A medium-range ballistic missile test by North Korea on Sunday has drawn an international outcry. The White House described the rogue nation as "a flagrant menace" and demanded stonger sanctions.
World leaders have expressed concern after North Korea conducted a further ballistic missile launch on Sunday despite heavy UN and US sanctions imposed on it for its pursuit of nuclear weapons.
A statement from US President Donald Trump's White House called for the already existing sanctions to be tightened.
"Let this latest provocation serve as a call for all nations to implement far stronger sanctions against North Korea," the statement said, adding that the country had "been a flagrant menace for far too long."
The White House also suggested Trump felt that the intermediate-range missile, which flew more than 700 kilometers (435 miles) before landing in the Sea of Japan, may have caused some anger in Russia because of the proximity of its impact to Russian territory.
The missile landed "so close to Russian soil ... the president cannot imagine that Russia is pleased," the statement said.
However, the Russian Defense Ministry has denied that Moscow was worried by the launch as a potential security threat.
"This missile launch represented no danger for the Russian Federation," it said in a statement carried in Russian state news agencies.
"The Russian missile attack warning systems followed the ballistic target during its 23-minute flight until its landing in the central part of the Sea of Japan (about 500 kilometers from Russian territory," it said.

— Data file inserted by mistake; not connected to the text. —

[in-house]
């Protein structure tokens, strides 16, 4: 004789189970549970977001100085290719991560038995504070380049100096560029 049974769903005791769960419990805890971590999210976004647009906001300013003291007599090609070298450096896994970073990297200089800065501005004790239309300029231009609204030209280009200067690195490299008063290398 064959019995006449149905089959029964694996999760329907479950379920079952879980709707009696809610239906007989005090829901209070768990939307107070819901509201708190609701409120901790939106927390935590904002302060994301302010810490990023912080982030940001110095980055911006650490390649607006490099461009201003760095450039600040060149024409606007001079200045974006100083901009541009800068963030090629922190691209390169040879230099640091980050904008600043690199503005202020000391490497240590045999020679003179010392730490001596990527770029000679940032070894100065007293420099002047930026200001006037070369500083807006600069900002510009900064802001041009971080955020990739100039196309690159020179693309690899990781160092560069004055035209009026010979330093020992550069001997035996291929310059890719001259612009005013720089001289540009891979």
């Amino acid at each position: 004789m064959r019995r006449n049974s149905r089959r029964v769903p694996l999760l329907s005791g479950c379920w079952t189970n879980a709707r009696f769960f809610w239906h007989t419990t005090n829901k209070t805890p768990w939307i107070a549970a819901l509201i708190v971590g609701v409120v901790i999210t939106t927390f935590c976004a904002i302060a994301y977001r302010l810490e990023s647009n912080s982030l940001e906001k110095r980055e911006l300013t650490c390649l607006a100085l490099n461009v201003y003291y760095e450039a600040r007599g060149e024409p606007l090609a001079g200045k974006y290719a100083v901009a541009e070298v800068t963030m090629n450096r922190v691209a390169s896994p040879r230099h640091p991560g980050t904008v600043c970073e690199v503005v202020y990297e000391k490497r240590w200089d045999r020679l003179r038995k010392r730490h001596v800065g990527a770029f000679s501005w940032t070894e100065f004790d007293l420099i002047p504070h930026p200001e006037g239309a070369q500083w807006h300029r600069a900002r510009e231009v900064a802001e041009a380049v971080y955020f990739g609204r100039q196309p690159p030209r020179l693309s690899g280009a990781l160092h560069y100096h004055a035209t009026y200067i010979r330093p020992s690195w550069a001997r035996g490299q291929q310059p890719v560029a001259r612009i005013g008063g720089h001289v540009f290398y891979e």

Nonetheless, both Russian President Vladimir Putin and Chinese President Xi Jinping, who have been attending an international "Silk Road" summit in Beijing, voiced "concern over the escalation of tension, including in the wake of a new launch of a missile by North Korea," said Kremlin spokesman Dmitry Peskov, as cited by the Russian TASS news agency.
China's Foreign Ministry also called for caution amid heightened tension on the Korean peninsula.
"The current situation on the peninsula is so complex that all relevant parties should exercise restraint and refrain from activities that would escalate the tension in the region," Foreign Ministry spokeswoman Hua Chunying said.
New South Korean President Moon Jae-In, who has struck a conciliatory tone with regard to the North since his inauguration on Wednesday, also slammed the missile test as a "reckless provocation." He warned that the dialogue he favors would be possible "only if the North changes its attitude."
The latest test was the North's first test-firing since the US THAAD missile defense system deployed in South Korea earlier this year became operational this month, causing friction not only with Pyongyang but also with Beijing. The launch is being widely seen as an attempt to test the new South Korean president and the US, which has recently raised the temperature in the region even further by deploying a naval attack group in response to threats from Pyongyang.